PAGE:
|Not So Fab? |
Experts aren't too excited about the data
|Book -to- Bill|
|November 2001 (final)||817.2||588.9||0.72|
|December 2001 (revised)||819.3||628.5||0.77|
|January 2002 (prelim.)||784.0||636.9||0.81|
|Source: Semiconductor Equipment and Materials International|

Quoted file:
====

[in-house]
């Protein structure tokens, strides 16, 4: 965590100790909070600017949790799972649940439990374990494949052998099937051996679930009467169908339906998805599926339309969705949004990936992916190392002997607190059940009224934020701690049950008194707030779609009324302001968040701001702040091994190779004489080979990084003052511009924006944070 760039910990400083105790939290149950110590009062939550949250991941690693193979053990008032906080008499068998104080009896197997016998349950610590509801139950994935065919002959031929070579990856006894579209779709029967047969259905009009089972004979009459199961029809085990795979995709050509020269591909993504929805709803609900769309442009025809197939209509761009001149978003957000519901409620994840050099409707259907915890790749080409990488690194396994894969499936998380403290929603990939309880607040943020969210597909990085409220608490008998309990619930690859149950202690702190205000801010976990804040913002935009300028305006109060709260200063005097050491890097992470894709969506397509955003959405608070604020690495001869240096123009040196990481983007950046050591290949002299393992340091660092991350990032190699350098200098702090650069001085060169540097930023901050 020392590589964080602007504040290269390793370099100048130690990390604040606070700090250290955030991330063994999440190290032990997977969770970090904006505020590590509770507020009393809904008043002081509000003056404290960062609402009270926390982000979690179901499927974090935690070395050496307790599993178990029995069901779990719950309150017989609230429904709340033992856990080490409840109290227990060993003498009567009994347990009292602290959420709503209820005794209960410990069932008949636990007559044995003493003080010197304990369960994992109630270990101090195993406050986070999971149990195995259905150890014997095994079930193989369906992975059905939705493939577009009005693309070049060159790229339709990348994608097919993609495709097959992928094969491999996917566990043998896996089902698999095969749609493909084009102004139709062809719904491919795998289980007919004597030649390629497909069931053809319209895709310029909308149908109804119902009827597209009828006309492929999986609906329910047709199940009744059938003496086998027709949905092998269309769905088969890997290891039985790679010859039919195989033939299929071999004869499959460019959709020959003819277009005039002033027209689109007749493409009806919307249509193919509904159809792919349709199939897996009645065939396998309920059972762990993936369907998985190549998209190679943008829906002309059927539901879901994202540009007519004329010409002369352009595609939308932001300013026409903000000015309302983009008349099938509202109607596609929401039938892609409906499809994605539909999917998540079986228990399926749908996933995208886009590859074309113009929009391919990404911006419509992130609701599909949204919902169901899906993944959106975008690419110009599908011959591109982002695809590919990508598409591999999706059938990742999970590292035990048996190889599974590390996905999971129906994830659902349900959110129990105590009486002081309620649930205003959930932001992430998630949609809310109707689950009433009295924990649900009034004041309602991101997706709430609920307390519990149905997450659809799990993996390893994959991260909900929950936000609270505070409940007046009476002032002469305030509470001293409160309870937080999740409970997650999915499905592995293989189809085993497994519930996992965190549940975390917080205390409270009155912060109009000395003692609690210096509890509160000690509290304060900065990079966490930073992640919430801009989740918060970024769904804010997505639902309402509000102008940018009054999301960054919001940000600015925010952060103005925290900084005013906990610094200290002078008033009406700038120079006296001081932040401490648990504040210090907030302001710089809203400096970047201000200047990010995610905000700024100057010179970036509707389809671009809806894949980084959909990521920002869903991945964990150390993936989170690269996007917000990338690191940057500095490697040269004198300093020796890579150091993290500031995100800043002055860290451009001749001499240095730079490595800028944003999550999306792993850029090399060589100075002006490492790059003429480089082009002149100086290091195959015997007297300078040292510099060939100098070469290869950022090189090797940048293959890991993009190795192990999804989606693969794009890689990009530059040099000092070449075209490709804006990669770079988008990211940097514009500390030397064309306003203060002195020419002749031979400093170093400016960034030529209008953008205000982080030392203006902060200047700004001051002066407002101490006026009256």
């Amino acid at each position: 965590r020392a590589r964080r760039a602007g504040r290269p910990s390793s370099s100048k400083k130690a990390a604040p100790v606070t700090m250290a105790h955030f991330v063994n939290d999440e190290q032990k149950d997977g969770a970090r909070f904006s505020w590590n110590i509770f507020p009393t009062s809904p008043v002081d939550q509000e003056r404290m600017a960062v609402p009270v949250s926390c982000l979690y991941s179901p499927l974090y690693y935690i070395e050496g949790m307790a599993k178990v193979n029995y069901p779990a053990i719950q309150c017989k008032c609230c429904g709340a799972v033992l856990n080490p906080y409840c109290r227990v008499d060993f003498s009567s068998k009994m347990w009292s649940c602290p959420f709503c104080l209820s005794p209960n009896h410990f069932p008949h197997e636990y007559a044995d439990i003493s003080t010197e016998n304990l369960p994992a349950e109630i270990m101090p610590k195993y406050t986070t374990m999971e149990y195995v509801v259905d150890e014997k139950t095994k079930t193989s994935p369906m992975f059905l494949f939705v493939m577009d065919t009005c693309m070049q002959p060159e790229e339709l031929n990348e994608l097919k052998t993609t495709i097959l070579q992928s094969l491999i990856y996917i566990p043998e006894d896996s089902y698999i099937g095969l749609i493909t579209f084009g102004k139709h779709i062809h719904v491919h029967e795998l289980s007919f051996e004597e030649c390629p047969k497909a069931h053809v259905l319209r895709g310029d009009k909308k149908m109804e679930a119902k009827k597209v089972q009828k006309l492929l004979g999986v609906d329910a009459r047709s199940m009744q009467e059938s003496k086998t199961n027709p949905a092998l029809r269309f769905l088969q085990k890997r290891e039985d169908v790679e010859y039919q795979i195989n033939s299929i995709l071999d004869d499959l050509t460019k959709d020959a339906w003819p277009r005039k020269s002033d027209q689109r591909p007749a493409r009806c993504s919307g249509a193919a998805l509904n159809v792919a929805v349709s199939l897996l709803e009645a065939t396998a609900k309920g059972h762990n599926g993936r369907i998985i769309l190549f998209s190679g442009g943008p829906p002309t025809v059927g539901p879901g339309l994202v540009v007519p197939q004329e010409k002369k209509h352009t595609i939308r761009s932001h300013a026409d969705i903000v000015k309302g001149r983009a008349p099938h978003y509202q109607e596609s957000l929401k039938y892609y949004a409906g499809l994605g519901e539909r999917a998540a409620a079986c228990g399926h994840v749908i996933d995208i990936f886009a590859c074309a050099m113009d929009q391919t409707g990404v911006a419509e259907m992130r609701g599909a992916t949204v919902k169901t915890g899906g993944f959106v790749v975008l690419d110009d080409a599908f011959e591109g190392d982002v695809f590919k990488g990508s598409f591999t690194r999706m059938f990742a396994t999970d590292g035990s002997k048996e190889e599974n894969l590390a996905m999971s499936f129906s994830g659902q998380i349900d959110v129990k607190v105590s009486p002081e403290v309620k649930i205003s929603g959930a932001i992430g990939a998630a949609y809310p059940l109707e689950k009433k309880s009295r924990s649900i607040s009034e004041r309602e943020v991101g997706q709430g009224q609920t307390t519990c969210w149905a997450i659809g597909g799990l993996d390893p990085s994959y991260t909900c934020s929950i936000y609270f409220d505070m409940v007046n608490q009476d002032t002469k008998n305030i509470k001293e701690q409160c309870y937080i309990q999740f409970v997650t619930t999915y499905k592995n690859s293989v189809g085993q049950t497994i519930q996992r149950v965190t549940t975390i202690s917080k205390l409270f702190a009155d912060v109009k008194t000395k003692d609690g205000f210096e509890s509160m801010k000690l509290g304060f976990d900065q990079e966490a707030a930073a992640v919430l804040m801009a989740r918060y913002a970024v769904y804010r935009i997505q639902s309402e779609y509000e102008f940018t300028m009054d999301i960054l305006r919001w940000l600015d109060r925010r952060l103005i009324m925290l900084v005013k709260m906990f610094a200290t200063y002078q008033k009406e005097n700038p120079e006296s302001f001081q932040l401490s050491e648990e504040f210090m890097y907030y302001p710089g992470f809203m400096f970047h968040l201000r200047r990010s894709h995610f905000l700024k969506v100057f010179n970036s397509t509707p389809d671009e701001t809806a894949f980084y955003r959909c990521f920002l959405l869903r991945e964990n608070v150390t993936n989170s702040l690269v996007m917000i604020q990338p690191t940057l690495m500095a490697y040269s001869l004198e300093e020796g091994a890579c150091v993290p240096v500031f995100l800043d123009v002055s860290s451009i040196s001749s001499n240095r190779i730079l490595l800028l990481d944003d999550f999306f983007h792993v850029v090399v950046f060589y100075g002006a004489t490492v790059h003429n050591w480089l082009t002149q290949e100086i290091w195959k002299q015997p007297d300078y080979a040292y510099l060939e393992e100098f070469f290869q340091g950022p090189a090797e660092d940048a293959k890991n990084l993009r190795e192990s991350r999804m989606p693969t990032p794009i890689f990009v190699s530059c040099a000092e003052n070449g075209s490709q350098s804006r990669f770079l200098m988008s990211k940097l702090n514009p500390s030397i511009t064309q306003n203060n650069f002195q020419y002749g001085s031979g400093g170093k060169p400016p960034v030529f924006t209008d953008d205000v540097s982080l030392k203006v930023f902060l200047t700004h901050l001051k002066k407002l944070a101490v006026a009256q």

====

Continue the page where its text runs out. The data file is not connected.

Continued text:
Some analysts minimized the importance of the book-to-bill data, pointing out that the numbers are based on past data and subject to revision. Also, as a result of a new Securities and Exchange Commission accounting rule dealing with revenue, the latest number was computed differently, making it tougher to draw comparisons between the January and December data. In the 1990s, the chip-equipment industry expanded dramatically, as semiconductor makers purchased gear to help them meet the increasing demands of the tech boom. But as the economy moved toward and entered a recession, chipmakers cut back on the amount of capital equipment they were buying and started making do with what they already had. Capacity utilization remains low at many foundries, with existing equipment idled to save money while demand remains tame.